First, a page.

Wednesday, August 09, 2006

Making socks that fit

One of the reasons I love knitting socks is because it's fairly easy to make them fit. You just need two important measurements: the circumference (C) of the widest part of the ball of the foot, and the length (L) from the tip of the longest toe to the center of the ankle. I sometimes have a hard time explaining to people the L measurement, so here's the illustration from the sock scriptures, Simple Socks: Plain and Fancy.

To get the L measurement, the author says, "I place a ruler on the floor at the inside edge of the foot, with the person seated and their foot resting lightly on the floor." It can be handy to know the circumference of the ankle, but that's usually somewhere close to the C measurement.

I also like making socks because nearly everyone likes them and can stand to have many pairs. How many hats, scarves, and mittens does one person really need? Sweaters take too long. And don't even talk to me about afghans, shawls, and lace.

And you don't really need to have a recipient in mind when you start a new sock. You can let the pattern and the yarn take you where it wants, and you end up with what I call "Cinderella Socks" -- whomever they fit, gets them.

Sunday, August 06, 2006

Infidel

It's been too hot to blog. Franklin and Harlot have managed to write screamingly funny posts about the heat. I'm in awe of their stamina, not to mention their wit and charm.

And I've been busy. I've been trying to make time the past couple weeks to help my aunt move. This gave me an opportunity last month to drive around my hometown in the Big Atheist Truck.


Isn't that tacky? A total violation of my "one bumper sticker" rule. But only one of those bumper stickers -- "No Special Rights for Christians" -- would I probably not put on my own car. (I would wear it on a t-shirt, however). And I adore the license plate. I'd like this one for myself...

...but I know it would never get approval. (I'm told the only way my friend got HEATHEN approved was by telling them it was "Heat Hen.") Besides, "infidel" doesn't mean what it should mean. It should mean "unbeliever" generically, but instead its more common meaning is "non-Muslim." I'm not anti-Muslim. I'm not even anti-Christian. I am for worldviews that do not require a belief in the supernatural as the foundation for ethics.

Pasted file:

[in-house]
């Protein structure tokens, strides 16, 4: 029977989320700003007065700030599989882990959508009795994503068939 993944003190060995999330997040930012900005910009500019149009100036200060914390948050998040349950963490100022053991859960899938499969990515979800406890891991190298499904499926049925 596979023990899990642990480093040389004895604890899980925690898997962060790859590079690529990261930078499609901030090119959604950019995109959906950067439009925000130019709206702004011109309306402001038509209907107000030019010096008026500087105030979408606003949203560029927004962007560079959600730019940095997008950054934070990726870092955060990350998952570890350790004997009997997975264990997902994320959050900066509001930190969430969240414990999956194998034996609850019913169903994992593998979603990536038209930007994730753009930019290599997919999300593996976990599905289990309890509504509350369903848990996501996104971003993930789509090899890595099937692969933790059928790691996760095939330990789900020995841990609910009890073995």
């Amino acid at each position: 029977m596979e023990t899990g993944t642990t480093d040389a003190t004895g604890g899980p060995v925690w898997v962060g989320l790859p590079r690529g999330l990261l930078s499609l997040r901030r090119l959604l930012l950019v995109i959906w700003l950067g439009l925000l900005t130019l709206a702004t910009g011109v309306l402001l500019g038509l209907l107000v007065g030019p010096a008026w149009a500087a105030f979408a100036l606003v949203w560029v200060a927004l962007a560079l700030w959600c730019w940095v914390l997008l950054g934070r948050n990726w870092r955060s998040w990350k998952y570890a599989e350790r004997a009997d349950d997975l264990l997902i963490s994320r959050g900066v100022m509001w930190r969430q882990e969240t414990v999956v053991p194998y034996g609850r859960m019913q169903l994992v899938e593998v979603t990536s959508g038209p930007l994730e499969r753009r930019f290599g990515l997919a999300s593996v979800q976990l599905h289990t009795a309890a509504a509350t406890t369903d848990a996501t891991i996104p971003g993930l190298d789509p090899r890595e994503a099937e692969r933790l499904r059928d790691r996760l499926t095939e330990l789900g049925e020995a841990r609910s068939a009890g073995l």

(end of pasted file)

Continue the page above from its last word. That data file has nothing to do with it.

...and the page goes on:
No interesting knitting to report. Almost done with the cool cotton socks (working them one at a time, since the Sockotta balls tangle too much when you work from both ends). I was trying to do wrapped short rows with the heel and get the lovely results I see in other people's work. But my results just aren't as neat, tight, and tidy. Still, it's a perfectly acceptable sock. And the light, cotton yarn and small project size is perfect in this weather.

Saturday, July 29, 2006

Are YOU ready for Sock Wars 2006?

My freshman year in college, guys in my dorm played a game they called "Killer." (Or maybe it was "Assassin?") Participants were given a target they had to get before they themselves were gotten -- shot with a squirt gun, poisoned by sugar or salt in a drink, throats slashed/marked with a marker, etc. Points were awarded for creativity, deducted for getting caught. I was the cause of deducted points -- an innocent bystander hit by the shrapnel of a water balloon grenade.

I wasn't interested in playing, but I am interested in Yarn Monkey's Sock Wars. Sign up before September 8, and on September 22 you'll be mailed a sock pattern and information about your target. You win by completing and mailing socks to your victim, but all the while you are someone else's target. You now take up your victim's mission, with her work in progress as your next weapon. A month later, the last one standing gets swag; everyone else gets the pair of socks that took them out of the game.